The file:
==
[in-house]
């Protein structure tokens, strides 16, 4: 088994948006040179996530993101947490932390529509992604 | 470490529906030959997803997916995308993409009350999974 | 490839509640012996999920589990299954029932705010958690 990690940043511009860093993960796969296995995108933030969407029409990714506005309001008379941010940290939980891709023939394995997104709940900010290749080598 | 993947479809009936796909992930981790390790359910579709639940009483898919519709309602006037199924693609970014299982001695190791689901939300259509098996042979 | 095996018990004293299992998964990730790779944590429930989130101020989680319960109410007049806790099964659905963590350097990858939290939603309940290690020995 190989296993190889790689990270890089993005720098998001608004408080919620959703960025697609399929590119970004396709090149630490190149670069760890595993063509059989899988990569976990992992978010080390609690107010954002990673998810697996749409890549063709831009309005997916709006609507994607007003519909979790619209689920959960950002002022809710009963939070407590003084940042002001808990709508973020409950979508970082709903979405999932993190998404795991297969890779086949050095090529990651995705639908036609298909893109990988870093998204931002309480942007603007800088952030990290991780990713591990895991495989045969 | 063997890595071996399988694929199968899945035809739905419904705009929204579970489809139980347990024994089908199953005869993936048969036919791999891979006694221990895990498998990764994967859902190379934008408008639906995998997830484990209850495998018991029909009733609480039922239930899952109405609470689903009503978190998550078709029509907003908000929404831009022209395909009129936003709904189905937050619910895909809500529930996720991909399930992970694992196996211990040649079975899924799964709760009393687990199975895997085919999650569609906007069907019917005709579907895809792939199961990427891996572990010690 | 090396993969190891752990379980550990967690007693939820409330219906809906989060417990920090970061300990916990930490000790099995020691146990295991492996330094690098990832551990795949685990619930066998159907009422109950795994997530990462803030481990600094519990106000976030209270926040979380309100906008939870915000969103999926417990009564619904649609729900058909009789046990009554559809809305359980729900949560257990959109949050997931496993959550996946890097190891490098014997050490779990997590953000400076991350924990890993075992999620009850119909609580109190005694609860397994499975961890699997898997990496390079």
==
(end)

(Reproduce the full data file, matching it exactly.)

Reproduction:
[in-house]
């Protein structure tokens, strides 16, 4: 088994948006040179996530993101947490932390529509992604 | 470490529906030959997803997916995308993409009350999974 | 490839509640012996999920589990299954029932705010958690 990690940043511009860093993960796969296995995108933030969407029409990714506005309001008379941010940290939980891709023939394995997104709940900010290749080598 | 993947479809009936796909992930981790390790359910579709639940009483898919519709309602006037199924693609970014299982001695190791689901939300259509098996042979 | 095996018990004293299992998964990730790779944590429930989130101020989680319960109410007049806790099964659905963590350097990858939290939603309940290690020995 190989296993190889790689990270890089993005720098998001608004408080919620959703960025697609399929590119970004396709090149630490190149670069760890595993063509059989899988990569976990992992978010080390609690107010954002990673998810697996749409890549063709831009309005997916709006609507994607007003519909979790619209689920959960950002002022809710009963939070407590003084940042002001808990709508973020409950979508970082709903979405999932993190998404795991297969890779086949050095090529990651995705639908036609298909893109990988870093998204931002309480942007603007800088952030990290991780990713591990895991495989045969 | 063997890595071996399988694929199968899945035809739905419904705009929204579970489809139980347990024994089908199953005869993936048969036919791999891979006694221990895990498998990764994967859902190379934008408008639906995998997830484990209850495998018991029909009733609480039922239930899952109405609470689903009503978190998550078709029509907003908000929404831009022209395909009129936003709904189905937050619910895909809500529930996720991909399930992970694992196996211990040649079975899924799964709760009393687990199975895997085919999650569609906007069907019917005709579907895809792939199961990427891996572990010690 | 090396993969190891752990379980550990967690007693939820409330219906809906989060417990920090970061300990916990930490000790099995020691146990295991492996330094690098990832551990795949685990619930066998159907009422109950795994997530990462803030481990600094519990106000976030209270926040979380309100906008939870915000969103999926417990009564619904649609729900058909009789046990009554559809809305359980729900949560257990959109949050997931496993959550996946890097190891490098014997050490779990997590953000400076991350924990890993075992999620009850119909609580109190005694609860397994499975961890699997898997990496390079």